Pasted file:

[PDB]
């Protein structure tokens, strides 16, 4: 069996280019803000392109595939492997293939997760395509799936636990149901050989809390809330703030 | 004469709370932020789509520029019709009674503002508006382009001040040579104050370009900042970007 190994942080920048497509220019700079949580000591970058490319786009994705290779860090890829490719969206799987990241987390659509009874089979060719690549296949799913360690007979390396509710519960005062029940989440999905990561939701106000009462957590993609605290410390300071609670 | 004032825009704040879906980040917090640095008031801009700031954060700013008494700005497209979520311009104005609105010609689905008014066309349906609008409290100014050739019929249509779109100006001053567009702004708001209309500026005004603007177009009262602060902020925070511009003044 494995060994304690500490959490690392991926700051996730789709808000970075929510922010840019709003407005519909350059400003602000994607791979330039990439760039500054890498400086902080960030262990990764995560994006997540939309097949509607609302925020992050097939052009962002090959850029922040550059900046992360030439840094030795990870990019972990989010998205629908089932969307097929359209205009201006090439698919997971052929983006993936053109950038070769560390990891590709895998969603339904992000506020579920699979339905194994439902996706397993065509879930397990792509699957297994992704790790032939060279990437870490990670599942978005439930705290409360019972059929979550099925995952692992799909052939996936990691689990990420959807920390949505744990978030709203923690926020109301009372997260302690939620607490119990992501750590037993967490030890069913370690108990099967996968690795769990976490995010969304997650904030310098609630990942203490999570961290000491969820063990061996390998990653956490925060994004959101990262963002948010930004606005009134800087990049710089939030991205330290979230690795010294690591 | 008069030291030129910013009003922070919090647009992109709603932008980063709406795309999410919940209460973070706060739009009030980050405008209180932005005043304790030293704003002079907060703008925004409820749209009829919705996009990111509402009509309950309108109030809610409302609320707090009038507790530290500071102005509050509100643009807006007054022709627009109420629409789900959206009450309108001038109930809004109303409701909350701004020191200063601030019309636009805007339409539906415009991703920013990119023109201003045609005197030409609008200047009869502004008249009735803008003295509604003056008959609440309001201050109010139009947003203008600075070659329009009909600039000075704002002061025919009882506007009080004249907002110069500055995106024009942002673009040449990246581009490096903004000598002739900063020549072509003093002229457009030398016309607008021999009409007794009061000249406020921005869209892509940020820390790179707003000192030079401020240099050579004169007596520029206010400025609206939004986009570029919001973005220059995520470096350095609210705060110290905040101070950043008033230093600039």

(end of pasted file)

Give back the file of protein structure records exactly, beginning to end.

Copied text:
[PDB]
């Protein structure tokens, strides 16, 4: 069996280019803000392109595939492997293939997760395509799936636990149901050989809390809330703030 | 004469709370932020789509520029019709009674503002508006382009001040040579104050370009900042970007 190994942080920048497509220019700079949580000591970058490319786009994705290779860090890829490719969206799987990241987390659509009874089979060719690549296949799913360690007979390396509710519960005062029940989440999905990561939701106000009462957590993609605290410390300071609670 | 004032825009704040879906980040917090640095008031801009700031954060700013008494700005497209979520311009104005609105010609689905008014066309349906609008409290100014050739019929249509779109100006001053567009702004708001209309500026005004603007177009009262602060902020925070511009003044 494995060994304690500490959490690392991926700051996730789709808000970075929510922010840019709003407005519909350059400003602000994607791979330039990439760039500054890498400086902080960030262990990764995560994006997540939309097949509607609302925020992050097939052009962002090959850029922040550059900046992360030439840094030795990870990019972990989010998205629908089932969307097929359209205009201006090439698919997971052929983006993936053109950038070769560390990891590709895998969603339904992000506020579920699979339905194994439902996706397993065509879930397990792509699957297994992704790790032939060279990437870490990670599942978005439930705290409360019972059929979550099925995952692992799909052939996936990691689990990420959807920390949505744990978030709203923690926020109301009372997260302690939620607490119990992501750590037993967490030890069913370690108990099967996968690795769990976490995010969304997650904030310098609630990942203490999570961290000491969820063990061996390998990653956490925060994004959101990262963002948010930004606005009134800087990049710089939030991205330290979230690795010294690591 | 008069030291030129910013009003922070919090647009992109709603932008980063709406795309999410919940209460973070706060739009009030980050405008209180932005005043304790030293704003002079907060703008925004409820749209009829919705996009990111509402009509309950309108109030809610409302609320707090009038507790530290500071102005509050509100643009807006007054022709627009109420629409789900959206009450309108001038109930809004109303409701909350701004020191200063601030019309636009805007339409539906415009991703920013990119023109201003045609005197030409609008200047009869502004008249009735803008003295509604003056008959609440309001201050109010139009947003203008600075070659329009009909600039000075704002002061025919009882506007009080004249907002110069500055995106024009942002673009040449990246581009490096903004000598002739900063020549072509003093002229457009030398016309607008021999009409007794009061000249406020921005869209892509940020820390790179707003000192030079401020240099050579004169007596520029206010400025609206939004986009570029919001973005220059995520470096350095609210705060110290905040101070950043008033230093600039």